Budget cuts newest risk to city’s trees - Metro US

Budget cuts newest risk to city’s trees

For the past five years, Mayor Michael Bloomberg’s administration has been rapidly planting trees in New York City as part of the mayor’s goal of a million plantings across the five boroughs by 2017.

The Parks Department is the leading agency behind MillionTreesNYC. Just weeks before a freak October snowstorm savaged the city’s canopy, the administration held a ceremony in Harlem celebrating a milestone: It planted its 500,000th tree, and reached that halfway point a year ahead of schedule.

But underneath the publicity is a growing budget gap. The planting program’s budget has been slashed in recent years and the forecasted reduction for 2012, compared with the prior year, is a cut that exceeds 20 percent.

What’s more, after the trees are planted, they must be cared for. And the Parks Department, which does that maintenance, faces an overall 12 percent budget cut this year. City officials declined repeated requests to specify exactly how much will be reduced in tree maintenance, but they did acknowledge it will be affected.

Trimming trees not only includes removing diseased and damaged branches; it also stimulates tree growth. Removing the remnants of trees from the ground is more than just removing stumps. The city needs to get rid of those stumps to clear land for planting new trees.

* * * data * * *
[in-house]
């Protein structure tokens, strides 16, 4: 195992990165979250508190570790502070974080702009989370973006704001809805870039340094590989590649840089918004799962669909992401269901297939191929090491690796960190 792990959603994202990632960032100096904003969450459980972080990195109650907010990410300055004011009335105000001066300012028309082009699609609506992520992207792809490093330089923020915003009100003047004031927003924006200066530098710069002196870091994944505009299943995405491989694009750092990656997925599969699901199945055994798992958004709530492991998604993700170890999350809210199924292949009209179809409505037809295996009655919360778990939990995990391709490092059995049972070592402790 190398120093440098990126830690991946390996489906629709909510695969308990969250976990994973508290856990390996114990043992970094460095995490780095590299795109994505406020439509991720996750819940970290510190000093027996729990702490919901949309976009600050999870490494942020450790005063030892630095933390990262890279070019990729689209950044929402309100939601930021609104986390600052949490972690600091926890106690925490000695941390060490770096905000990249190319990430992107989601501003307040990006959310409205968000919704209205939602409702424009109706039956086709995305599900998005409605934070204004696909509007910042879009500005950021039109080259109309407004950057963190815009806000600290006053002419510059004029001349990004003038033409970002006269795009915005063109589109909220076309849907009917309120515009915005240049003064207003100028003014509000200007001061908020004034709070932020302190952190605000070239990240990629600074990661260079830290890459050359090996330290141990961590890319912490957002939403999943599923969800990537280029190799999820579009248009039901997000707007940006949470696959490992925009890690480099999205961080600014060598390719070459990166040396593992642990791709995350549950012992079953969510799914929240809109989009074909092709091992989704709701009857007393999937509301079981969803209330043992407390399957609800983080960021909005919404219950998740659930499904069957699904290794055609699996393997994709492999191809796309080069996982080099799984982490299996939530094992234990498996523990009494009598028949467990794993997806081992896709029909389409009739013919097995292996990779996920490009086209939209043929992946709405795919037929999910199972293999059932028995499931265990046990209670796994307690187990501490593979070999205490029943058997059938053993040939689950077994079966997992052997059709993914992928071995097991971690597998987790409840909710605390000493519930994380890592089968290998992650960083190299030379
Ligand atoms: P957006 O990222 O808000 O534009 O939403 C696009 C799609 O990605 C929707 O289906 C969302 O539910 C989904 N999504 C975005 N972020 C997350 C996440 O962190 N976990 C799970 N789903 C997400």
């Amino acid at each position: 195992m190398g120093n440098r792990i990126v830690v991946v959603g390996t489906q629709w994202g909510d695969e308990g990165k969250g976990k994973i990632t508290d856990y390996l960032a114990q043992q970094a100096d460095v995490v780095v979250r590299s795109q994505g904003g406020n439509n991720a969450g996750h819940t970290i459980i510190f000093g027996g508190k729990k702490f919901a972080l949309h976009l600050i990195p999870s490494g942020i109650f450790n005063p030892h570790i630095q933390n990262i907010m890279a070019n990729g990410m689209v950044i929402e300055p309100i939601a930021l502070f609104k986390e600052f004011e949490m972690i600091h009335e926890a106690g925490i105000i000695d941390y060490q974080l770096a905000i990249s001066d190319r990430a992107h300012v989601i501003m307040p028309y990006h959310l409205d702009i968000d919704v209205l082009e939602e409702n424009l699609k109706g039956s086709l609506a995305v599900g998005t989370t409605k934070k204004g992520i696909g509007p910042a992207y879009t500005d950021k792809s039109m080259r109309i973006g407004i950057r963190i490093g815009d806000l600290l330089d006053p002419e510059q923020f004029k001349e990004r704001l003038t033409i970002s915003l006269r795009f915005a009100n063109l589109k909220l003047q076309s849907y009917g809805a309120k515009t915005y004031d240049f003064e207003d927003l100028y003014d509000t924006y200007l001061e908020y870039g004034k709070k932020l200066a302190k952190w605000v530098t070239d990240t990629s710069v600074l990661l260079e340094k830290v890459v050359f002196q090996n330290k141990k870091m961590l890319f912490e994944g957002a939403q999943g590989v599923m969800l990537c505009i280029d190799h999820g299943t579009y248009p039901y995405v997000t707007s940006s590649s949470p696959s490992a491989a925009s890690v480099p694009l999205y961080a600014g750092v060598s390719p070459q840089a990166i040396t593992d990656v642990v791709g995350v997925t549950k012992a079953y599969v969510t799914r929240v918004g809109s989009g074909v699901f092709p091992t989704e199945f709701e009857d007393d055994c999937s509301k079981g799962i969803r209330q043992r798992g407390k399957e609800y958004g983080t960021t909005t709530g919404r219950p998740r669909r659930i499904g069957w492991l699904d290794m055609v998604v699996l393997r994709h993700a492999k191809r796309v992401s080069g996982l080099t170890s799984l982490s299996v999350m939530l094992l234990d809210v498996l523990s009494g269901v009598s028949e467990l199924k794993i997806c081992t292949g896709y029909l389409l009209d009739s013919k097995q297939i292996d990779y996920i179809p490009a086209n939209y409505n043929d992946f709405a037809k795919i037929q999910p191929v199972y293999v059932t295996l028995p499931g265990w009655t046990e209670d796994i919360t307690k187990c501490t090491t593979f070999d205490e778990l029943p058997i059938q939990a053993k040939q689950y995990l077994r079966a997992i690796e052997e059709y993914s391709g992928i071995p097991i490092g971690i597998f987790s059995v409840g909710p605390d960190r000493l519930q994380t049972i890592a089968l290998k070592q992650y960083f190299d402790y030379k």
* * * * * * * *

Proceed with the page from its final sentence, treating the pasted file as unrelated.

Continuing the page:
Budget cuts have included a hiring freeze for just about every city agency. For the Parks Department, less staff means fewer workers to prune trees. And the city only owns two stump removers.

A Parks Department spokeswoman, Tara Kiernan, said the shortage of stump removers is not an issue because most of the stump removal is contracted out.

The department maintained they do not have “declining maintenance abilities,” rather they have been asked “to do more with less.”

Trimmed-back trimmings

Reduced cash means reduced pruning.

Up until three years ago, city trees were pruned every seven years.

Now the pruning cycle is longer. Trees get trimmed only once every 10 years.

A Parks Department spokeswoman said a 15-year cycle is possible, but no decision has been made yet.

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